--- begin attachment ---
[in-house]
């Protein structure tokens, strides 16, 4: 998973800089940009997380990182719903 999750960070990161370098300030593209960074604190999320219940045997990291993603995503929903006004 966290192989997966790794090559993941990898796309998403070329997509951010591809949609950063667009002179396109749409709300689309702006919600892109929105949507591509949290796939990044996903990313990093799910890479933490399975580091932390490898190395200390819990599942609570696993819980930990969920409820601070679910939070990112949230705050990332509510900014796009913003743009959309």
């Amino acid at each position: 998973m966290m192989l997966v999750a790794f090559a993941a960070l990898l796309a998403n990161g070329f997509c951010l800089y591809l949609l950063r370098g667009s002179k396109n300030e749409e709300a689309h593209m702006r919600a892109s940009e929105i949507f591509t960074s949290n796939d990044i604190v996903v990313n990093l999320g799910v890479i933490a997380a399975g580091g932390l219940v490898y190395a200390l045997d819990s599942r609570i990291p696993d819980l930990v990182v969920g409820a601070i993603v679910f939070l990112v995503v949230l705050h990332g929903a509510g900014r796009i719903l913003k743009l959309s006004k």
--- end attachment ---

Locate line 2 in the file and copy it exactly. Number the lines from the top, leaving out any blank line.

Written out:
């Protein structure tokens, strides 16, 4: 998973800089940009997380990182719903 999750960070990161370098300030593209960074604190999320219940045997990291993603995503929903006004 966290192989997966790794090559993941990898796309998403070329997509951010591809949609950063667009002179396109749409709300689309702006919600892109929105949507591509949290796939990044996903990313990093799910890479933490399975580091932390490898190395200390819990599942609570696993819980930990969920409820601070679910939070990112949230705050990332509510900014796009913003743009959309």